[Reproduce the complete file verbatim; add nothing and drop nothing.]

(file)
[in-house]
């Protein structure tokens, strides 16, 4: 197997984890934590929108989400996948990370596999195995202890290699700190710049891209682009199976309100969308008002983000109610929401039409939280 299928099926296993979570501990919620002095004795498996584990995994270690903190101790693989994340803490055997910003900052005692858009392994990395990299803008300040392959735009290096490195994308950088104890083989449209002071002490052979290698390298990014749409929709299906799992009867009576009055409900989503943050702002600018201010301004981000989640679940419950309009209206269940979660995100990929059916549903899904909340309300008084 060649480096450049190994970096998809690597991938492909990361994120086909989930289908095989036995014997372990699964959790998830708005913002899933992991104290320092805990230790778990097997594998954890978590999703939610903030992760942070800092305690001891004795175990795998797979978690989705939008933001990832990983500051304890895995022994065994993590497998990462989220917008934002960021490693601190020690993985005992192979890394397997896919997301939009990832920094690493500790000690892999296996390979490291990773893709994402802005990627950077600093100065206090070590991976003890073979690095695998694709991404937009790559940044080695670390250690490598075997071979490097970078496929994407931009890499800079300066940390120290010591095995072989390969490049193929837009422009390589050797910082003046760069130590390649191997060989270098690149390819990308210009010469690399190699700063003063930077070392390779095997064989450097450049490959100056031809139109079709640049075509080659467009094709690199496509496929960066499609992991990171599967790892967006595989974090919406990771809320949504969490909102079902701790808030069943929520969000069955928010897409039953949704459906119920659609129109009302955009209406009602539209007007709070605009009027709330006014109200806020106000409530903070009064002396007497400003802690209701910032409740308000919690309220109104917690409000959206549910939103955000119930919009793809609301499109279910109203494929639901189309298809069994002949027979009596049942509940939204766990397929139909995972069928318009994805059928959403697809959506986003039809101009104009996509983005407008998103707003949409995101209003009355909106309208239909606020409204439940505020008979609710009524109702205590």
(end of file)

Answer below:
[in-house]
């Protein structure tokens, strides 16, 4: 197997984890934590929108989400996948990370596999195995202890290699700190710049891209682009199976309100969308008002983000109610929401039409939280 299928099926296993979570501990919620002095004795498996584990995994270690903190101790693989994340803490055997910003900052005692858009392994990395990299803008300040392959735009290096490195994308950088104890083989449209002071002490052979290698390298990014749409929709299906799992009867009576009055409900989503943050702002600018201010301004981000989640679940419950309009209206269940979660995100990929059916549903899904909340309300008084 060649480096450049190994970096998809690597991938492909990361994120086909989930289908095989036995014997372990699964959790998830708005913002899933992991104290320092805990230790778990097997594998954890978590999703939610903030992760942070800092305690001891004795175990795998797979978690989705939008933001990832990983500051304890895995022994065994993590497998990462989220917008934002960021490693601190020690993985005992192979890394397997896919997301939009990832920094690493500790000690892999296996390979490291990773893709994402802005990627950077600093100065206090070590991976003890073979690095695998694709991404937009790559940044080695670390250690490598075997071979490097970078496929994407931009890499800079300066940390120290010591095995072989390969490049193929837009422009390589050797910082003046760069130590390649191997060989270098690149390819990308210009010469690399190699700063003063930077070392390779095997064989450097450049490959100056031809139109079709640049075509080659467009094709690199496509496929960066499609992991990171599967790892967006595989974090919406990771809320949504969490909102079902701790808030069943929520969000069955928010897409039953949704459906119920659609129109009302955009209406009602539209007007709070605009009027709330006014109200806020106000409530903070009064002396007497400003802690209701910032409740308000919690309220109104917690409000959206549910939103955000119930919009793809609301499109279910109203494929639901189309298809069994002949027979009596049942509940939204766990397929139909995972069928318009994805059928959403697809959506986003039809101009104009996509983005407008998103707003949409995101209003009355909106309208239909606020409204439940505020008979609710009524109702205590």